The council in March voted to put the proposed new bar pass standard out for notice and comment, but it wasn’t clear that the council would ultimately adopt it. The ABA received more than a dozen letters in opposition, with nearly as many opponents offering testimony against the change at a public hearing in August. Only a handful of supporters weighed in, including Merritt and Kyle McEntee, executive director of Law School Transparency, which advocates for better consumer information for law students.

Long History

The bar pass standard has something of a tortured history. Stricter rules have been discussed multiple times since 2011, only to stall out amid criticism from diversity advocates.

But the latest round of discussion unfolded against a different backdrop. Bar pass rates have been plummeting across the country since 2014, placing a spotlight on law schools’ admission practices and how they are preparing students for the all-important licensing exam. Early results from the July 2016 indicate that the pass rate freefall won’t abate this year. On top of that, the pool of people applying to law school has shrunk nearly 30 percent since 2010.

Meanwhile, the ABA has come under scrutiny from the U.S. Department of Education for its oversight of law schools. The Education Department last month renewed the ABA’s status as its designated law school accreditor, but not before an advisory committee took the ABA to task for what members viewed as weak enforcement and a dearth of robust rules regarding the outcomes students face after investing three years and thousands of dollars in a legal education.

The Education Department committee members seized on nationwide falling bar pass rates as cause for concern and chastised the ABA representatives for not adopting a stricter bar pass rule sooner—noting that the organization had discussed changing the standard four years earlier but had failed to act.

The council discussed the bar pass proposal for about an hour Friday, focusing on the validity of the diversity concerns raised by deans of the HBCU law schools, minority lawyer groups, and other opponents.

Several council members noted that the coalition of deans from HBCUs offered no data to back up their claims that their schools would be adversely impacted by the change. No school has ever been out of compliance with the current, 75 percent ultimate bar pass requirement, noted Barry Currier, the ABA’s managing director of accreditation and legal education. Additionally, minority law graduates would still be able to take the bar exam as many times as they wish regardless of the change, he said.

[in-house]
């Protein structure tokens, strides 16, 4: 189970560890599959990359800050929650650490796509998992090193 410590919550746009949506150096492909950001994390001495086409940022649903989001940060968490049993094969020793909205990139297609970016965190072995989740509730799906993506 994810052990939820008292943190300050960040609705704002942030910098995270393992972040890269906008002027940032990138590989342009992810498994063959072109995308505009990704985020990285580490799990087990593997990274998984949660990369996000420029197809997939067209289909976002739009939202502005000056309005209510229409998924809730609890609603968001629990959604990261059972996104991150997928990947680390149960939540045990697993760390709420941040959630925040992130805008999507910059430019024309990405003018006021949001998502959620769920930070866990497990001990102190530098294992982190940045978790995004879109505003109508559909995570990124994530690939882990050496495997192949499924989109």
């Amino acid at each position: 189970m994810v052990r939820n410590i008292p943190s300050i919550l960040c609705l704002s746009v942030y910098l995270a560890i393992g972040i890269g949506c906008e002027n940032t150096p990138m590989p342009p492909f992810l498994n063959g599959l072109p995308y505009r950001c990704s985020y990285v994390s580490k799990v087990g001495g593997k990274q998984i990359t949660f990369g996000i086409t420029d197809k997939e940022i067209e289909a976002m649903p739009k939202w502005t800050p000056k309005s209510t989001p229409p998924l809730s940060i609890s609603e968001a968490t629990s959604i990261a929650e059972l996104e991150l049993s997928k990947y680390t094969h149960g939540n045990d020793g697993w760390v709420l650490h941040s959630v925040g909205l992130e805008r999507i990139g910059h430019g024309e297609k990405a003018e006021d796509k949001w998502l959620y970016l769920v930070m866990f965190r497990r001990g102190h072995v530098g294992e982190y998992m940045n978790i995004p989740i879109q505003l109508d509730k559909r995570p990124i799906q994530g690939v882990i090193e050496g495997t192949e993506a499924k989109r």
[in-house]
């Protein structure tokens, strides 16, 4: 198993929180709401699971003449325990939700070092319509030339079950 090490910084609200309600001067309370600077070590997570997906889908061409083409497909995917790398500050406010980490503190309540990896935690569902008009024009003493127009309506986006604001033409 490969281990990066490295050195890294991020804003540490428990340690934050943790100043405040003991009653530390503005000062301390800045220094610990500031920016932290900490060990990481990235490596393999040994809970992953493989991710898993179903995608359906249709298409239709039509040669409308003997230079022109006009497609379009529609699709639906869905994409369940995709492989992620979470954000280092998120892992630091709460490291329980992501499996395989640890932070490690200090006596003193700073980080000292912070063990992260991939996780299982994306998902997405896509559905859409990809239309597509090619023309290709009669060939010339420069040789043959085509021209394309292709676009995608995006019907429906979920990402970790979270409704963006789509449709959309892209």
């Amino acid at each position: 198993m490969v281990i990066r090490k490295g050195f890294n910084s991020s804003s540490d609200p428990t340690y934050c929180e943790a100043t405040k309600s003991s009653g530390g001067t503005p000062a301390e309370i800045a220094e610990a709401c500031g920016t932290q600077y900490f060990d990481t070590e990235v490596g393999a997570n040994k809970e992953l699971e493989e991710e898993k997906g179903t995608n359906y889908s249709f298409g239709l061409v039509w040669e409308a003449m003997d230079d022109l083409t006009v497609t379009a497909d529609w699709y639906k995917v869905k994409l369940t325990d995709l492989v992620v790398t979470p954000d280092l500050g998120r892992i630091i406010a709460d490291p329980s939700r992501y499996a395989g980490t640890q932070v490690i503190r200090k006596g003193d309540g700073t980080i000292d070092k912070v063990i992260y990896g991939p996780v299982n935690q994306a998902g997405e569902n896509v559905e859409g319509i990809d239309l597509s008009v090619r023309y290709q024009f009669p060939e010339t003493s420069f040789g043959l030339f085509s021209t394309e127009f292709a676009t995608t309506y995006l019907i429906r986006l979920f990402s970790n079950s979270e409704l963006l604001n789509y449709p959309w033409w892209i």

Council member Raymond Pierce, a former dean of North Carolina Central University School of Law, a historically black university, said that any potential negative impact on HBCUs has been in the past been used as a smokescreen by other schools with low bar pass rates, “when in reality, you’re talking about filling seats at your school.”

Council member Maureen O’Rourke, dean of Boston University School of Law, said the council would not take steps that hurt diversity, but the body has a responsibility to hold law schools accountable for the outcomes of their students. “Where can we be objective and have a way to get at schools that are a part of the problem, not part of the solution?”

Cynthia Nance, a professor at the University of Arkansas School of Law, was one of a handful of the council’s 21 members who voted against the change, citing a lack of data on the impact it would have on schools.

The bar pass standard appears likely to resurface in the near future. The standards review committee wrote in its memo that a rule potentially allowing 25 percent of law graduates to fail the bar is “problematic.”

Holley-Walker said opponents plan to lobby the House of Delegates to withhold its approval and will likely raise concerns with the Education Department.

“I think this is headed to a much higher-profile fight,” she said.

In a related change, the council on Friday voted to modify its admissions standard to say that law schools with attrition rates of more than 20 percent—not counting students who transfer to another law school—must offer additional evidence that it is in compliance with the ABA’s other admission rules.

Contact Karen Sloan at ksloan@alm.com. On Twitter: @KarenSloanNLJ